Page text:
To ensure high-quality teaching, it is important to support teachers by offering training and language immersion for both them and their pupils. The aim is to raise awareness of the importance of the spoken language and immersion for teachers and pupils, even at primary and secondary level. Whether internationally or within the country itself, mobility must be facilitated to enable this immersion. Another learning tool that is proving highly effective with pupils of all ages is the media, and in particular series and films in their original subtitled version. By immersing yourself in a language in this fun way, you will quickly reach a level of comprehension, which is the first step in learning and can sometimes even be enough to use the language as you wish.

Beyond the practical side of multilingualism, it also forms an essential part of European identity. The cultural identity that is interwoven with each language or dialect and forms part of our personal identities can only be preserved in a world that maintains its interculturality and multilingualism. Knowledge of a language opens up a unique window on the world, and the more windows there are open, the clearer the vision and the greater the potential for healthy and effective collaboration across borders.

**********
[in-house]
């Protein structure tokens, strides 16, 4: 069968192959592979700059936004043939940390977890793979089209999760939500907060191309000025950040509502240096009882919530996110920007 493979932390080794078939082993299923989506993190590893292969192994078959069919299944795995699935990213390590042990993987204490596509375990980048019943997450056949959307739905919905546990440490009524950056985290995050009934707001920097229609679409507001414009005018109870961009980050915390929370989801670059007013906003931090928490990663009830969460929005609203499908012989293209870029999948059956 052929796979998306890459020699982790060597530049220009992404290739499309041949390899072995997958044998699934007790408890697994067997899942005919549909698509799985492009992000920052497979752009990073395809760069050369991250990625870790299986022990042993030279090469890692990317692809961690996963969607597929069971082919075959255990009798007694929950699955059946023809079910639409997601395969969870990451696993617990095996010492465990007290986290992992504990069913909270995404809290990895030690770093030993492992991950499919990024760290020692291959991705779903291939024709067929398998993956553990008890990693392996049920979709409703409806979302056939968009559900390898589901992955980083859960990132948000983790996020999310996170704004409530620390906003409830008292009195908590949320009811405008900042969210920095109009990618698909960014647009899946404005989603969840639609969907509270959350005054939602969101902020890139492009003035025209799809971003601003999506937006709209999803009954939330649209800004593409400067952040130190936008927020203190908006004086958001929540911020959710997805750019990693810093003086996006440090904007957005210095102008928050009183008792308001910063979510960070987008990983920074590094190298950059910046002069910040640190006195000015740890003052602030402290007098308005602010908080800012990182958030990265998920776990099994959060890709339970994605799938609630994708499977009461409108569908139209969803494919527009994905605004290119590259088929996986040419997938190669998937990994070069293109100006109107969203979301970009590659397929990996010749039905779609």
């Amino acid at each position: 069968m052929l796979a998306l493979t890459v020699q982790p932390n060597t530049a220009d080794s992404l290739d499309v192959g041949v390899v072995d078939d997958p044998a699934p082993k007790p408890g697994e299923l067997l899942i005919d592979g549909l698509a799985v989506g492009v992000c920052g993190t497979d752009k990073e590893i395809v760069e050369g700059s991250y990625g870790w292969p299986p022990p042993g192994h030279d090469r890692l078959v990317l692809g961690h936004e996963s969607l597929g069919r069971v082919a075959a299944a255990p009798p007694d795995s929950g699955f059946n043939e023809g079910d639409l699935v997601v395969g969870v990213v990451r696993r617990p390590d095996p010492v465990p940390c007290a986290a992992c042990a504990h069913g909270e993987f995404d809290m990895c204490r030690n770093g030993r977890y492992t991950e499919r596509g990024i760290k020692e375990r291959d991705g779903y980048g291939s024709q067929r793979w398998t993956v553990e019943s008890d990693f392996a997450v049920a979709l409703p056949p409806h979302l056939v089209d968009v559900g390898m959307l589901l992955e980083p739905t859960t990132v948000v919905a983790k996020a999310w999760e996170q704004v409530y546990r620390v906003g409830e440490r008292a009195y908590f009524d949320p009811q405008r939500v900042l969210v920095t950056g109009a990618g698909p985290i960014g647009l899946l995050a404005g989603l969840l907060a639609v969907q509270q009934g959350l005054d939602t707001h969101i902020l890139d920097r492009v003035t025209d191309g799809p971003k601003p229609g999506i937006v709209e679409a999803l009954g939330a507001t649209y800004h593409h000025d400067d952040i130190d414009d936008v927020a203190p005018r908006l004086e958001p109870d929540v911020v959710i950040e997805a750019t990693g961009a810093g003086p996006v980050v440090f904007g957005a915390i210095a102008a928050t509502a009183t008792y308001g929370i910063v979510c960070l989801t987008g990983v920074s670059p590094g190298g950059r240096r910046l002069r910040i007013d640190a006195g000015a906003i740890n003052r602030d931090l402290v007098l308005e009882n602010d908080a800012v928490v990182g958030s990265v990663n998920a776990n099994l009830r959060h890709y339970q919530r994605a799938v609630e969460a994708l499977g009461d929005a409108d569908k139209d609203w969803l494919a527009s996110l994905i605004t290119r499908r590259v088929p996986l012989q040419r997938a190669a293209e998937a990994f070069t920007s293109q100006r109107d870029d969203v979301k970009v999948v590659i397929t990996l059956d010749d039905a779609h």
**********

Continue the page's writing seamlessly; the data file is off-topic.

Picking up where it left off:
Text based on the words of

– Joyce Azar, journalist at RTBF and editor-in-chief of DaarDaar;

– Anna Solé Mena, Policy Officer at the European Commission and expert in multilingualism;

– Johanna Dirlewanger-Lücke, co-president of Volt Belgium;

– Christophe Gigaudaut, Delegate for Francophone Affairs at the French Ministry of Europe and Foreign Affairs;

– Alice Perna, student at the University of Liège.

The round table was moderated by Nicolas Willems, Director of Communications at Wallonia-Brussels International (WBI).

Key recommendations

– Seize every opportunity to learn languages while you are young. It is not a question of mastering the language perfectly, but of learning it and practising it, of daring to speak;